Tuesday teaser: New Orleansland

An excerpt from the post-Katrina novel

By Alan Citron

The forecast grew worse by the hour. Katrina was a Category Five storm with winds of more than 175 miles per hour and steady sheets of rain. It was edging ever closer to the mouth of the Mississippi River, the lifeline of the shipping industry. Landfall was expected by daybreak. Most of the city was supposed to be evacuated but Tookie noticed more than a few folks peering through windows and when he finally reached his mama’s neighborhood.

Like him, they would ride out the storm.

Tookie pulled into his mama’s driveway and scurried inside as fast as his spindly legs would carry him, buffeted by the cascading wind and rain. The lights were already flickering, a sure sign that the power would go out before long, and the wind hissed through the cracks in the boarded up windows. His own place was nearby, on Urquhart Street, but he was more concerned with protecting his mama’s. Ever since his daddy died, she had turned the ratty old shotgun house into a shrine to him and the Sweet Lord Jesus.

Tookie sat down at his mama’s small yellow formica-topped kitchen table and ran through his emergency checklist. Battery operated transistor radio. Check. Candles. Check. Flashlights. Check. Canned food. Check. Bunsen burner portable stove. Check. Shotgun. Check. Beer. Check, baby.

The radio was on. Reporters phoned in from all over with updates on the weather and the evacuations. One of them said “thousands” of residents had refused to leave or take shelter in the Superdome. Well, now they were on their own. There were no options left. Soon the power went off and the house turned into a hot box.

The air felt thick like syrup, thick enough to suffocate a man. Tookie sat and listened to the transistor radio in the dark, rubbing a cold bottle of Dixie beer bottle against his sweaty brow. For all he knew it would be the last cold Dixie he would hold for a long while. His breaths came low and slow as he savored his last cold brew.

The whistling wind became a roar as the leading edge of the storm edged closer. It rattled the ceramic nativity figures that Tookie’s mama kept on the mantle year-round. Rain clicked on the roof like pellets, and the swaying sound of trees ravaged by wind gave way to branches popping off like fireworks. Then there came a thud so hard that Tookie nearly jumped out of his skin. Probably a toppled tree limb or light post but who knew? It was always the unfamiliar sounds that rattled your cage during a ‘cane.

. . .

He had to take a leak like nobody’s business. Using the flashlight, Tookie made his way to the toilet, the old wood floors creaking under his feet. He took a good long piss, aiming as best he could. He was holding himself up with one hand propped against the wall and shaking himself off with the other when he first heard the gushing sound. His eyes were closed because his head hurt so damn bad. Oh, man. Was the toilet on the fritz again?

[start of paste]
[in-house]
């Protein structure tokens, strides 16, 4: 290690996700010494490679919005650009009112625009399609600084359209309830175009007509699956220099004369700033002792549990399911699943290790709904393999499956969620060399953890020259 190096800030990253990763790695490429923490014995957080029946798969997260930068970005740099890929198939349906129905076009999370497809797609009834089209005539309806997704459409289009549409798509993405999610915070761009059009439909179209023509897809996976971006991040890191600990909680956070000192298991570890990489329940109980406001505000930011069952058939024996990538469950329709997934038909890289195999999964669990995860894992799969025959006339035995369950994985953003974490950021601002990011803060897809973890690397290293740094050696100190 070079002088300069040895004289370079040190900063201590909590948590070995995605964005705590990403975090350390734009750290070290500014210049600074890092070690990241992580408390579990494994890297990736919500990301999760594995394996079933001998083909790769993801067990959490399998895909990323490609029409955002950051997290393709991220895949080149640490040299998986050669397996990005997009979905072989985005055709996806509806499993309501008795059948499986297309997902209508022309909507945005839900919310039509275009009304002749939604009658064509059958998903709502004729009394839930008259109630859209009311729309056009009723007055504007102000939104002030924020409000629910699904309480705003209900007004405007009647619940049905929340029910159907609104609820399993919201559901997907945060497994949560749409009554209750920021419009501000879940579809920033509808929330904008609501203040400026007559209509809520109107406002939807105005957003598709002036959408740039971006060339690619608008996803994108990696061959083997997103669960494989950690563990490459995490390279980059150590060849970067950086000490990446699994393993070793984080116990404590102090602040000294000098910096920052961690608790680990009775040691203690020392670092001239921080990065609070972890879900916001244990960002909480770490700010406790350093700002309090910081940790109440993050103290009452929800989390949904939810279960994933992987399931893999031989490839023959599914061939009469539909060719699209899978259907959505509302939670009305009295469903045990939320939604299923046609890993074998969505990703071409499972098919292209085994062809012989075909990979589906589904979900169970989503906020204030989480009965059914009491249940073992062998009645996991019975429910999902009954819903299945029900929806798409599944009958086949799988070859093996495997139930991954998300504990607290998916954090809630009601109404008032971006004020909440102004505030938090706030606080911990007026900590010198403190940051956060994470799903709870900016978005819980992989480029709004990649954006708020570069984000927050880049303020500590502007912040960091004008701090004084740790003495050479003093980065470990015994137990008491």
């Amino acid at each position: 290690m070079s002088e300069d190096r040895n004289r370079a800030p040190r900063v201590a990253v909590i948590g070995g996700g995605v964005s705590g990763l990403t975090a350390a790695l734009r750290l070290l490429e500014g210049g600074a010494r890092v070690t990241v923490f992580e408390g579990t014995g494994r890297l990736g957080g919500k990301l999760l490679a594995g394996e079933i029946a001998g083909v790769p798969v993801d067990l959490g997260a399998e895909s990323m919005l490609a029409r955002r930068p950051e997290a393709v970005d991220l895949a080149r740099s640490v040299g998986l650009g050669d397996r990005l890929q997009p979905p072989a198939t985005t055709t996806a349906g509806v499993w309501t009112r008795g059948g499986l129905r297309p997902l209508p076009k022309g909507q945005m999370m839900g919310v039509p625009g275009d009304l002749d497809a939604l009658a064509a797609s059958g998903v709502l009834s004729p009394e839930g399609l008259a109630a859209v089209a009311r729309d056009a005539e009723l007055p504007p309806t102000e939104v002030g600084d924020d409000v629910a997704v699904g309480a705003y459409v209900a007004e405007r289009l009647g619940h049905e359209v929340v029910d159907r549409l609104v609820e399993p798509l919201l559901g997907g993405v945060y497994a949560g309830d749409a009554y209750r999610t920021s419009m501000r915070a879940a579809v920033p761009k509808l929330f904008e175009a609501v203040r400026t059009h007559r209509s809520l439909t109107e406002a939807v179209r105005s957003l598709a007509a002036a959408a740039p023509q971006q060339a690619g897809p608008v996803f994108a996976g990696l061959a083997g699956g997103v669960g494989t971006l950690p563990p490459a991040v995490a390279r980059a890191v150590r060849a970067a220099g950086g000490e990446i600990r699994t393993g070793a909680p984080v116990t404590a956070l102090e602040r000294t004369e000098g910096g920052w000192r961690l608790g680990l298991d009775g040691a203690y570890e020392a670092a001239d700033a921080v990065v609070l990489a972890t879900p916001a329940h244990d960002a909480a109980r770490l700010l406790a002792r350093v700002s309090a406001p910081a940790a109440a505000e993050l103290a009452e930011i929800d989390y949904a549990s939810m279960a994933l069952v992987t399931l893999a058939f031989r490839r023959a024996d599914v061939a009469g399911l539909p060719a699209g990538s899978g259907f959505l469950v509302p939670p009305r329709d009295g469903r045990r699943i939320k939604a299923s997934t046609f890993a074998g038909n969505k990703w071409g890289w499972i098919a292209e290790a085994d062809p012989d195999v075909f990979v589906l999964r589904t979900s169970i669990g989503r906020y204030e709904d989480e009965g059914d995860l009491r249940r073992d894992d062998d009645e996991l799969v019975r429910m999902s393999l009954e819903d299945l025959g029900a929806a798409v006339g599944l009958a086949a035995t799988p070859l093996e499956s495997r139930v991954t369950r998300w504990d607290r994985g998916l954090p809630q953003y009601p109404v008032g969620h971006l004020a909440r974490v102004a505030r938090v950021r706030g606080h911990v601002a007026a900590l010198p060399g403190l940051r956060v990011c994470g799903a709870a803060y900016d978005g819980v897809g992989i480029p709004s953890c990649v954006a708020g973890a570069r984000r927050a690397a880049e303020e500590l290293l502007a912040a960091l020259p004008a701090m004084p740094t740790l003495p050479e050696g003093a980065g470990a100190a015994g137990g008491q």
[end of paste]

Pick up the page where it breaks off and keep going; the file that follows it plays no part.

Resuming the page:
Tugie opened his eyes just in time to see first cascade of water and mud crash into the bathroom, carrying a bitch’s brew of debris. The sound and fury enveloped him; the force of it knocked him to the floor. His mouth fell open and he tasted the foul liquid.

“Sweet Jesus!” he cried, what a way to go.

New Orleansland

New Orleansland by Alan Citron cover

A post-Katrina novel

In the aftermath of Hurricane Katrina, an entertainment conglomerate tries to turn New Orleans into a theme park.

Get it on Amazon or Barnes & Noble.

About the author

Author Alan Citron

Alan Citron is former journalist who became an unlikely Internet executive.

Citron began his career at The Times-Picayune in New Orleans, where he covered a variety of beats. He subsequently spent 13 years at The Los Angeles Times. His last position there was assistant business editor for entertainment. Citron also authored a twice-weekly entertainment column called Company Town.

Citron left journalism in 1995, when the Internet boom was starting. He was the founding president of Ticketmaster Online. When Barry Diller bought Ticketmaster, Citron became president of Diller’s USA Networks Interactive.

Real Networks next hired Citron to start its music service, MusicNet. He later ran marketing for Movielink, an early download service owned by five of the major studios, until Warner Bros. and AOL recruited him to help launch TMZ, where Citron was instrumental in charting the success of the web site and the TV show.

More recently, Citron was business lead for entertainment at Yahoo and general manager of The Wrap. He also served as executive vice president of Red Carpet Home Cinema, which licensed first-run movies for rental in customer’s homes.

Throughout his business career, Citron continued to pursue his love of writing. He wrote op-ed pieces for The Wall Street Journal and Daily Variety. Citron also authored a novel, New Orleansland, about an entertainment conglomerate’s scheme to turn New Orleans into a theme park in the wake of Hurricane Katrina.

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